I cringed at the bright orange sign that lit up the walkway like a Jack-O-Lantern on Halloween. The overtness of the signage reminded me of conversations I had with my brothers growing up, when we jokingly judged restaurants based on whether they had a neon "Open" sign. In our minds, neon "Open" signs were bad news. I couldn't help but wonder what La Grande Orange's ostentatious display meant. While I have dined at the original location in Phoenix, Chelsea's Kitchen, and knew the food was up to par, as I walked through the front door, I began to feel as though I was about to commit a serious foodie crime: eating at a chain restaurant.
The scads of families settled around several of the tables near my girlfriends and mine did nothing to assuage the uneasy sensation that was quickly descending upon my body. Families eat at chains, I thought warily, as I immediately began perusing the one-page wine list for liquid relaxation. I was pleased to see a lengthy list of wines by the glass, including some reputable names from the Santa Barbara region, but after placing my order for a glass of spicy Syrah, I was appalled to see kid-friendly trays filled with compartmentalized macaroni and cheese, fruit and fries making their way out of the kitchen. Fraiche doesn't have a kid's menu. Pizzeria Mozza doesn't have a kids' menu. This did not bode well for the future satisfaction of my belly.
The menu was further disconcerting. It read like it could have come from any American bistro in Anytown, U.S.A. The chicken nachitos, burgers, taco platters with rice and beans, NY strip steak, Dixie pan-fried chicken with mashed potatoes, and prime rib seemed to mock me with their ostentatious displays of foodie mediocrity. I wanted to crawl under the table and die a little, but reminded myself that I had been to the Phoenix restaurant before. It was good. My brother, a former NYer, even liked it. He raved about the brussel sprout salad with manchego cheese, dried cranberries, and bacon, and the swordfish tacos like he was raving about the gnocchi at our favorite Italian trattoria, Supper, in the Village. I took a sip of my hefty glass of Syrah and forced myself to think like the glass-half-fuller that I portend to be.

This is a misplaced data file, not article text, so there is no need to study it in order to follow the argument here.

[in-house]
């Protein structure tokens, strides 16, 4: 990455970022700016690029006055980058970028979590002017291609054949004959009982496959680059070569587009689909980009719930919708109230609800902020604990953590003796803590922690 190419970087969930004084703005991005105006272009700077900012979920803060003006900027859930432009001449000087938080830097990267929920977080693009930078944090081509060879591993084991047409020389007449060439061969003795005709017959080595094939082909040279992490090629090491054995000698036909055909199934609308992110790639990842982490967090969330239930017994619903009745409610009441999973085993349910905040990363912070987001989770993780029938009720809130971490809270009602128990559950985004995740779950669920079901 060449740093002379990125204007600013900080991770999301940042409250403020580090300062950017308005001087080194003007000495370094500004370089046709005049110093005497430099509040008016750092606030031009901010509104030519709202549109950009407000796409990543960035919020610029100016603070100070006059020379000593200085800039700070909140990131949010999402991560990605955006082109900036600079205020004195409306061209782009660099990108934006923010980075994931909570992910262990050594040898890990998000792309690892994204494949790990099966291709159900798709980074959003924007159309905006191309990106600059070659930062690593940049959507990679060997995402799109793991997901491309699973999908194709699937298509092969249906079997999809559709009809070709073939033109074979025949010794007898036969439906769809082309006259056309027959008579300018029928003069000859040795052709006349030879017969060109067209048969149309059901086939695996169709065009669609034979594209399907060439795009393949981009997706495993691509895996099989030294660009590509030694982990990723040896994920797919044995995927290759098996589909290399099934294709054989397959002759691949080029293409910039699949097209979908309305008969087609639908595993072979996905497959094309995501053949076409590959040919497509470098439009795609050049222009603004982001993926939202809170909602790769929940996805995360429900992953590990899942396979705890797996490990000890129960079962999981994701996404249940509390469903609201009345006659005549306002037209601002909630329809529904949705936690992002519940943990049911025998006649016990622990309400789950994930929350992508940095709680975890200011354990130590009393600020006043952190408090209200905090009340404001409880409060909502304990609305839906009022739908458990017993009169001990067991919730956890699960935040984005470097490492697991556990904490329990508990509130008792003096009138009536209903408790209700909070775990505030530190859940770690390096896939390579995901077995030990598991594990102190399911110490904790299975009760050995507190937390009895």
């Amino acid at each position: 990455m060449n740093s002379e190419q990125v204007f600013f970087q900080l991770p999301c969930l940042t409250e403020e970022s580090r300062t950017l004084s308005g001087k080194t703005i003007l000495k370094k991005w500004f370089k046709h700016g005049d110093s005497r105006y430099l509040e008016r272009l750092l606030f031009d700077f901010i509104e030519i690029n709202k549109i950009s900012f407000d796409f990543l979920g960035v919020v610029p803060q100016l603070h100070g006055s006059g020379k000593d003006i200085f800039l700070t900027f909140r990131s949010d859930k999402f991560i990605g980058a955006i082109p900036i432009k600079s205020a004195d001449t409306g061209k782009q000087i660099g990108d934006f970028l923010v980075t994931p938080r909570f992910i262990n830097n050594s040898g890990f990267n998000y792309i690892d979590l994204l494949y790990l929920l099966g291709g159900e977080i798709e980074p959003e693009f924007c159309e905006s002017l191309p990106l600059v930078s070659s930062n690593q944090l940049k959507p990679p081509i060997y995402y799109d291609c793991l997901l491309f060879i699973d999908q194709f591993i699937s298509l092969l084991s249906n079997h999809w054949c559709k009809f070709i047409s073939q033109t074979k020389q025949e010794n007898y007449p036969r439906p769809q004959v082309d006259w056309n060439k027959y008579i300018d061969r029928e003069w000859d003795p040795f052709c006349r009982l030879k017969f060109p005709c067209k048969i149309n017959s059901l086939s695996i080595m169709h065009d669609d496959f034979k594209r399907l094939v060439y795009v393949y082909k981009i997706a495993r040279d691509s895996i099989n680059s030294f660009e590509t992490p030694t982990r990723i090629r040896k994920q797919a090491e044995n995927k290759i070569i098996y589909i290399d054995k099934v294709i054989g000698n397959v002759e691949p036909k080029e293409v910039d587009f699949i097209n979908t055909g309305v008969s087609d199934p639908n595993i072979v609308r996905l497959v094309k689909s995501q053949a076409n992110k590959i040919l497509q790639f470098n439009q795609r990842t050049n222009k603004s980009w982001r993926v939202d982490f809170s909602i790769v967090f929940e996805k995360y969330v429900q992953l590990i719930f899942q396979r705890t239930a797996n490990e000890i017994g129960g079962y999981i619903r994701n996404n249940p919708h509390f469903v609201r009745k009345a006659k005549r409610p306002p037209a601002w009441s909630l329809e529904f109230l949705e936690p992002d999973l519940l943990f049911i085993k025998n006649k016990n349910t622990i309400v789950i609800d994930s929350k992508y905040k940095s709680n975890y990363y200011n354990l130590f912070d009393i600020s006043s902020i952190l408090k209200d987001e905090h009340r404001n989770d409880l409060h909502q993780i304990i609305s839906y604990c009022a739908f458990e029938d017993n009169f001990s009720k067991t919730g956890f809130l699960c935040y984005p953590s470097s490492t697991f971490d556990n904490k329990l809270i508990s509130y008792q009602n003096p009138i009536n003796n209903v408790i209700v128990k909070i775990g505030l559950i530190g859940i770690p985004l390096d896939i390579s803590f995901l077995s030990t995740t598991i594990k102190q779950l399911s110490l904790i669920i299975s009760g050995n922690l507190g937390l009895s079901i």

Upon seeing platter after platter of the deviled eggs appetizer emerging from the kitchen, my friend Brooke suggested that we order one as well. "With bacon?" I asked hopefully. She nodded with enthusiasm and the mental image of greasy fried pork strips calmed my apprehension. Minutes later my two friends and I were chowing down on the silky deviled delights. Because I spent the first 21 years of my life avoiding eggs like they contained anthrax, this was my first encounter with the '50s house party favorite. I don't have anything to compare them to, but I loved the two eggs I slurped down like I would slurp down oysters if I ate them. It was a fun dish, and my spirits were immediately lifted.
I followed up our egg-cellent (heh heh) appetizer with the now ubiquitous short ribs entree ($23) that came with tender new potatoes, asparagus and other indecipherable veggies. Topped with a fried egg, and surrounded with a red wine jus, it was the epitome of comfort food. I loved the textural contrast of the soft egg with the hearty shreds of surprisingly lean meat, and devoured the entire plate without hesitation. As I scraped up the last bit of jus, my friend turned to me and said, "Wow! You cleaned your plate! You must have really liked it." I nodded sheepishly, and watched her and our other friend feast upon the rest of their NY strips steaks with fries and sauteed asparagus.
Despite my desire to dine exclusively at local hidden gems, and to always challenge my palate with bold flavors and different tastes, La Grande Orange provides discriminating tongues with a different option. Affordable, simple food that is prepared well. It's a comfort to know that when/if I procreate, I can take my kids to a restaurant that will not require me to offend my mouth. (Just my eyes with that darn bright orange sign.)